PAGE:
The Title Report

As soon as your escrow is opened, your escrow office will contact the title company and open the title search. Within a day or two, the title company will issue its title report. This report is the result of a search of public records and the historical chain of title to detect known claims against or defects in the title to the property. Items founds in this search include loans, liens or judgments which may be recorded against the property or against the seller.

The escrow office carefully reviews the report to identify which items must be cleared from the title. You and the other parties in the escrow will be given a copy of the report. This is your opportunity to review the items which affect the title to the property you are buying. Not all items can be removed from the title. Real property taxes and Covenants, Conditions, and Restrictions (CC&Rs) are said to “run with the property”, which means they will affect the land for all time. As the buyer, you agree to purchase the property “subject to” the approved “exceptions” to your title insurance coverage.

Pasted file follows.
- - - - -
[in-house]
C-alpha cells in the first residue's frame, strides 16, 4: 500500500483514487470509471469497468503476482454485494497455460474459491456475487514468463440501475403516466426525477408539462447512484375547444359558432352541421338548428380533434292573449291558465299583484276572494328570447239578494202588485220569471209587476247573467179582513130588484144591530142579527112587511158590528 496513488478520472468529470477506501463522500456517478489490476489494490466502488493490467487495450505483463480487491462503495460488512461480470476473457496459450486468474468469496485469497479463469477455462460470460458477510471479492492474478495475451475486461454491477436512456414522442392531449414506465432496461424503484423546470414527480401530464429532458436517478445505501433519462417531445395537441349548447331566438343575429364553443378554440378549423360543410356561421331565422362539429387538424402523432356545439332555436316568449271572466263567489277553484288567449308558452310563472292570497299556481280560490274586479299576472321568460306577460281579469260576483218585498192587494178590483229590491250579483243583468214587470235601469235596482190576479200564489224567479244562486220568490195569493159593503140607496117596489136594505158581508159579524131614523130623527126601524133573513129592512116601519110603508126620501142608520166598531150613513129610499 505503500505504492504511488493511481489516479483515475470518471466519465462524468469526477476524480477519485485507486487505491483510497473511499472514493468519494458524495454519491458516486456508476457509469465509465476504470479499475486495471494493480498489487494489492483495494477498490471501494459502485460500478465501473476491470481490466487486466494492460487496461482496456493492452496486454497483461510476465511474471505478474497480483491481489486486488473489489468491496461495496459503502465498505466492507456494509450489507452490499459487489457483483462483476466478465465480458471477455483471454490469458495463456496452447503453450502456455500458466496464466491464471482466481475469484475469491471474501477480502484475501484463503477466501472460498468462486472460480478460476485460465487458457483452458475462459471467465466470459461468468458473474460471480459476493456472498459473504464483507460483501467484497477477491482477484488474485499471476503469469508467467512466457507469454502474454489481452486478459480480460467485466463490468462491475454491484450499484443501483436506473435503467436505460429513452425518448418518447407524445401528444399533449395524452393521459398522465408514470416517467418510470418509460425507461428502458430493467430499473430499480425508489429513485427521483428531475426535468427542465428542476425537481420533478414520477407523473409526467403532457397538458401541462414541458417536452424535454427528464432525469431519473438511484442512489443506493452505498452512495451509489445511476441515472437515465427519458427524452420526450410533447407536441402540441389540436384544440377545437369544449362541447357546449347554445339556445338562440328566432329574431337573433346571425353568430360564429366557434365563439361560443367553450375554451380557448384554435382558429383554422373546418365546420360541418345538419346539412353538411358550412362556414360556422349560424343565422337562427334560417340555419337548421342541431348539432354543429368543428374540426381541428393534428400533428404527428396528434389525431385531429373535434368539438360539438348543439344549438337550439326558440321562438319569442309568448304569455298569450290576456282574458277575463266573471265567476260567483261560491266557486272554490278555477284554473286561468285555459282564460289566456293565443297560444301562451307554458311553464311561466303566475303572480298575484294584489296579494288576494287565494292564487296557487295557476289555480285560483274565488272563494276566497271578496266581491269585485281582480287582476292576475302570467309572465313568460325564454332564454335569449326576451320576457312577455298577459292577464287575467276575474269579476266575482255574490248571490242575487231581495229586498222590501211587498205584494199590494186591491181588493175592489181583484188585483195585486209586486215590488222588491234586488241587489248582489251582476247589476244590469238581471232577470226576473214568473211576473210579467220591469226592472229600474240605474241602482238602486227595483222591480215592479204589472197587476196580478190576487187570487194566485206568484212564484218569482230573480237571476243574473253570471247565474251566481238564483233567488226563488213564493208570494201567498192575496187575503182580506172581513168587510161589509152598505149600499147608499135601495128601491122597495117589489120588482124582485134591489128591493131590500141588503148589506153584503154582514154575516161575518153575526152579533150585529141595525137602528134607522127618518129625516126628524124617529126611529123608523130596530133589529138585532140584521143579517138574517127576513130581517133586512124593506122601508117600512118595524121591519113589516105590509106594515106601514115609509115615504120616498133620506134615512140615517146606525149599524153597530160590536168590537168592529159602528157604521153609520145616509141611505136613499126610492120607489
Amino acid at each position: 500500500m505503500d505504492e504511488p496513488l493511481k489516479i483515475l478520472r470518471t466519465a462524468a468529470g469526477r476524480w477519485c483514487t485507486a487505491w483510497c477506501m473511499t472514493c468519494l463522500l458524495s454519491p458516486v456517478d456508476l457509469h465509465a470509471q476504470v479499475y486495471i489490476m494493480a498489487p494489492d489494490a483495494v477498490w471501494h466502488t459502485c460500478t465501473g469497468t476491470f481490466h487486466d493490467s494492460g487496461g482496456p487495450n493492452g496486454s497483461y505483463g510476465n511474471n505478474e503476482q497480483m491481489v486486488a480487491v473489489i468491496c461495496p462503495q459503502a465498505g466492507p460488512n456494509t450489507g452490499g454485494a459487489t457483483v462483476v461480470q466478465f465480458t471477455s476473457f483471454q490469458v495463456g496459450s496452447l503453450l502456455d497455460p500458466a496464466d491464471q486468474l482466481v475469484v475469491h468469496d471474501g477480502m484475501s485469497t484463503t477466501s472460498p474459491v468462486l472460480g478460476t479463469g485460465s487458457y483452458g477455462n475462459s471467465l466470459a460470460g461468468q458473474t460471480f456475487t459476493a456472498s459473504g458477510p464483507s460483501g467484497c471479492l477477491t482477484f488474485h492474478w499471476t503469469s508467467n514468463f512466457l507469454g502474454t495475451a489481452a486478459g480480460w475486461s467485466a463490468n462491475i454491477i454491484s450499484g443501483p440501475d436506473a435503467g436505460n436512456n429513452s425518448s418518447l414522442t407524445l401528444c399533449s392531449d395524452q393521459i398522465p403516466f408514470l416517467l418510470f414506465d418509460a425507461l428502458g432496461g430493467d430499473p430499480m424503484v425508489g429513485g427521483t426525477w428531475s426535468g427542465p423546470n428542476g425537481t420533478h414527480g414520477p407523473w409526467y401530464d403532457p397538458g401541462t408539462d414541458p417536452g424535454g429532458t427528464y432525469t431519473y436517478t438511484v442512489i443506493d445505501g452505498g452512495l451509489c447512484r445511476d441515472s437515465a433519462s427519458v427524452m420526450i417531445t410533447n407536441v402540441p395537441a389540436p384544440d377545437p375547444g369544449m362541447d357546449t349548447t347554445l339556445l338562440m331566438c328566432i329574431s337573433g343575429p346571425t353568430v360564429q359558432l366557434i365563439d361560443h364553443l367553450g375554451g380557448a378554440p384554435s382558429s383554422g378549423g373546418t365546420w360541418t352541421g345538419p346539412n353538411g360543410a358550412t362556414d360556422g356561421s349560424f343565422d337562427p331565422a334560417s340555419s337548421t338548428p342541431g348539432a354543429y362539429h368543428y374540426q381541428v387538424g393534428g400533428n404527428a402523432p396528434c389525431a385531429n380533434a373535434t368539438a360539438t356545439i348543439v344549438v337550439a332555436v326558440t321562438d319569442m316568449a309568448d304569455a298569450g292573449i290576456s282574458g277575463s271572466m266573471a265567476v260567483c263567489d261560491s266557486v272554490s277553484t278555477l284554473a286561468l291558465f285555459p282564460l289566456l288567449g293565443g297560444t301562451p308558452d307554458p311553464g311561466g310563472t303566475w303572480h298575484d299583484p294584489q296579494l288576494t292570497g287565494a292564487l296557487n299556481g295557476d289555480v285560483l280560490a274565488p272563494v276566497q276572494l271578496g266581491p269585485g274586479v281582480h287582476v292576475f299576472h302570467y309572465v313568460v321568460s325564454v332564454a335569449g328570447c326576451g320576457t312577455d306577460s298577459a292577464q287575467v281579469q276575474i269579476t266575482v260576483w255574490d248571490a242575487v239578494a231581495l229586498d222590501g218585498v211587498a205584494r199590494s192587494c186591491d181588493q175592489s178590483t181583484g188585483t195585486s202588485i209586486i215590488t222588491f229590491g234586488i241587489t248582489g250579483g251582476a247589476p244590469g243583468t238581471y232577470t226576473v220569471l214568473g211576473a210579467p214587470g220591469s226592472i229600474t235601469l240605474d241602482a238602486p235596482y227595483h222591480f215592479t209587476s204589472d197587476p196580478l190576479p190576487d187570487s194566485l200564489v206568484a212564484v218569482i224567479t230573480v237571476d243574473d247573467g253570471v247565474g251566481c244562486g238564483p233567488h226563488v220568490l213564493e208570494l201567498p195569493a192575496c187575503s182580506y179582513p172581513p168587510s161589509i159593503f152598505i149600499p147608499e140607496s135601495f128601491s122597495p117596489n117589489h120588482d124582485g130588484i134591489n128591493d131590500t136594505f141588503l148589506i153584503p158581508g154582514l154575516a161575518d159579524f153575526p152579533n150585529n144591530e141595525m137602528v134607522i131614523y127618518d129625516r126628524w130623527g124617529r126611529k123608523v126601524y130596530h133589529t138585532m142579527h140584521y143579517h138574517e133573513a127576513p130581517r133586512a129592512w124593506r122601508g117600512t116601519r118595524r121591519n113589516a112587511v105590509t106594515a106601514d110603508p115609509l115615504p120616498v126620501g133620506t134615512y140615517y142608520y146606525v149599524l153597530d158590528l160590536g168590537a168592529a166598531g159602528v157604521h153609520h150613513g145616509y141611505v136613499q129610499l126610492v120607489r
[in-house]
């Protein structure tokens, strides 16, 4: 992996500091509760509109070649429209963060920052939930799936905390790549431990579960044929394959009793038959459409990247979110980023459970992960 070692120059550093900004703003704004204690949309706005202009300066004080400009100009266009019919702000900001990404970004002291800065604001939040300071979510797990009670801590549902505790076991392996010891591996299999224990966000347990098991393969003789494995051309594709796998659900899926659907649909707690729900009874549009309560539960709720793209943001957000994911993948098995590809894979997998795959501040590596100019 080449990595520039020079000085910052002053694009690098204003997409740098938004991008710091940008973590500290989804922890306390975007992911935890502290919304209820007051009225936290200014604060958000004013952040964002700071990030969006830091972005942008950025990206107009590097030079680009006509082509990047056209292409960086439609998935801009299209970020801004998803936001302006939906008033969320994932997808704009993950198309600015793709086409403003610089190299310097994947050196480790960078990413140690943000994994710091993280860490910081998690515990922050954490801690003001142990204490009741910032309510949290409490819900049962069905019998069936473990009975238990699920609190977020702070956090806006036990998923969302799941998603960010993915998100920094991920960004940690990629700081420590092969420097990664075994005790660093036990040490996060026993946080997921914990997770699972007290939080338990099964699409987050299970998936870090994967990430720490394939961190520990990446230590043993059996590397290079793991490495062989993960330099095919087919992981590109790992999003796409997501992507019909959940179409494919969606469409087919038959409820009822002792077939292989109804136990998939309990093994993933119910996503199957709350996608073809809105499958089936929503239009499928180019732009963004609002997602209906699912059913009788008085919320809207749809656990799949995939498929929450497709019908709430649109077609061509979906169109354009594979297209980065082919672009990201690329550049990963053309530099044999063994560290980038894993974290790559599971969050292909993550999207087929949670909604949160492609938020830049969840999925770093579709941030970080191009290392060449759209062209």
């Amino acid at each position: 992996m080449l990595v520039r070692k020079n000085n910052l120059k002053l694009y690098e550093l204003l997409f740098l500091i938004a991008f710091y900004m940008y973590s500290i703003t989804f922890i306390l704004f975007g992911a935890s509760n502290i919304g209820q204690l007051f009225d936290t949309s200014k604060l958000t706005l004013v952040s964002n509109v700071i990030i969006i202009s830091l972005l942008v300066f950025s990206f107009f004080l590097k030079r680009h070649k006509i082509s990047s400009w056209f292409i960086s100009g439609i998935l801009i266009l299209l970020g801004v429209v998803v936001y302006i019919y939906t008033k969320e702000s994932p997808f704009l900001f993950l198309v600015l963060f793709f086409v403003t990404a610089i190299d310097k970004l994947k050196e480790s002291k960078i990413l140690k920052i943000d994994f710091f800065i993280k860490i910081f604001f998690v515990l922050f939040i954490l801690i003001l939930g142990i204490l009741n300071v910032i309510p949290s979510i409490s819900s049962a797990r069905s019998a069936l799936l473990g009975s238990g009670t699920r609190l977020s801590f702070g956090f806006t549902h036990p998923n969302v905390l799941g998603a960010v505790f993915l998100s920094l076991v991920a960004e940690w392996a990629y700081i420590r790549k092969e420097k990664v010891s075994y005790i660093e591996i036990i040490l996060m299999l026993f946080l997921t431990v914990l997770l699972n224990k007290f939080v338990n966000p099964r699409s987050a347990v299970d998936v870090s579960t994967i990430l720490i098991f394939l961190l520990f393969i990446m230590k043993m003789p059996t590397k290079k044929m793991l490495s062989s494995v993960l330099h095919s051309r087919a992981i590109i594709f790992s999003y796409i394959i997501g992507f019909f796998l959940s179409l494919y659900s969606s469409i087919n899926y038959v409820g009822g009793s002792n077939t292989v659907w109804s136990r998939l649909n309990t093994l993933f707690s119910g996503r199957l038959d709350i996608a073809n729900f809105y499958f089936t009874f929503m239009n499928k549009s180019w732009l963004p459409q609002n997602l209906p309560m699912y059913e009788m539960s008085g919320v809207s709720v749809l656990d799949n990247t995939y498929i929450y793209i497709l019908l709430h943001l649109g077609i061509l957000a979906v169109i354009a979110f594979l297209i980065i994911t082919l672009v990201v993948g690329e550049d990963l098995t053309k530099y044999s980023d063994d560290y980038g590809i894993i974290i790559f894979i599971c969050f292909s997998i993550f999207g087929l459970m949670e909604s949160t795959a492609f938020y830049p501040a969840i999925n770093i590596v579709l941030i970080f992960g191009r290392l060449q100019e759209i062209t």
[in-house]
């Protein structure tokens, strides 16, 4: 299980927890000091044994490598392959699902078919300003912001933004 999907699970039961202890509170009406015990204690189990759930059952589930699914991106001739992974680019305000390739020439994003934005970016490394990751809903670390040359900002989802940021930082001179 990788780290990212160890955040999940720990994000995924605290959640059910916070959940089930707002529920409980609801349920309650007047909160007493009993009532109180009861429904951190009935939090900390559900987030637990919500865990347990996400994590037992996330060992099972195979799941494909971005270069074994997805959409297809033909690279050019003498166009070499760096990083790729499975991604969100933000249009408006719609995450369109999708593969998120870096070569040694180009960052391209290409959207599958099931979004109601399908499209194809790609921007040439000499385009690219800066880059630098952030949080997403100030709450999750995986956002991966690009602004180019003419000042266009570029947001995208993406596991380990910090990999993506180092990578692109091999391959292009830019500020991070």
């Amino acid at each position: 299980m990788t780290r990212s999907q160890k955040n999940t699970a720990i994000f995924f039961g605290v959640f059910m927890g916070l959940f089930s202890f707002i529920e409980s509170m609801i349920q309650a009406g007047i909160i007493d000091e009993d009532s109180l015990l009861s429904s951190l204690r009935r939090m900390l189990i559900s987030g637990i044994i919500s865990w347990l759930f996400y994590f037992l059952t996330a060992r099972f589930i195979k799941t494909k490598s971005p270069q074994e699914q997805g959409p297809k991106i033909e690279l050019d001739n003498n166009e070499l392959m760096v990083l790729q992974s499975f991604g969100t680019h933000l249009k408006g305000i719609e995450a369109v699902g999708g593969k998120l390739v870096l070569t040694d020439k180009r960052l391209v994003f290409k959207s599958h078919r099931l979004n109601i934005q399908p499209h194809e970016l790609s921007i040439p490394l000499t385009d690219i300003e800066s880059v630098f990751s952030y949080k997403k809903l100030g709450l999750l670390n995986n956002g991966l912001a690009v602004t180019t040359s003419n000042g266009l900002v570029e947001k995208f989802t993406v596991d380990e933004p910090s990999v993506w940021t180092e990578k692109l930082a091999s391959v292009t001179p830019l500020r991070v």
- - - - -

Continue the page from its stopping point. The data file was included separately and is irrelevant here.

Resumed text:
Satisfying Title Requirements

The escrow instructions and the new lender’s loan documents describe what title requirements must be met before the escrow can close. It is your escrow officer’s responsibility to make certain that these requirements are satisfied. As a typical example, the seller may have an existing loan encumbering the property. The escrow officer will gather information about this loan from the seller, order a payoff statement, and arrange for the payoff at closing. These actions enable the seller’s loan (usually secured by a deed of trust) to be removed from the property.

Closing

Your escrow officer will authorize recording only after all conditions, including title requirements, have been met. Shortly after your escrow closes, the title company will mail its policy to you. It’s a good idea to retain this document with other important papers relating to your escrow transaction.

Title or escrow company personnel are available to review and explain your title policy and your closing statement.

If you have questions regarding this topic, please feel free to call Curtis Murrieta, Pacific Coast Title Company sales representative (805) 223-5915.

Please feel free to call me to learn more about the home buying process! (805) 339-3591.

Photo courtesy of Dillon Scheps.

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Closing Day – Title and Escrow

October 2, 2014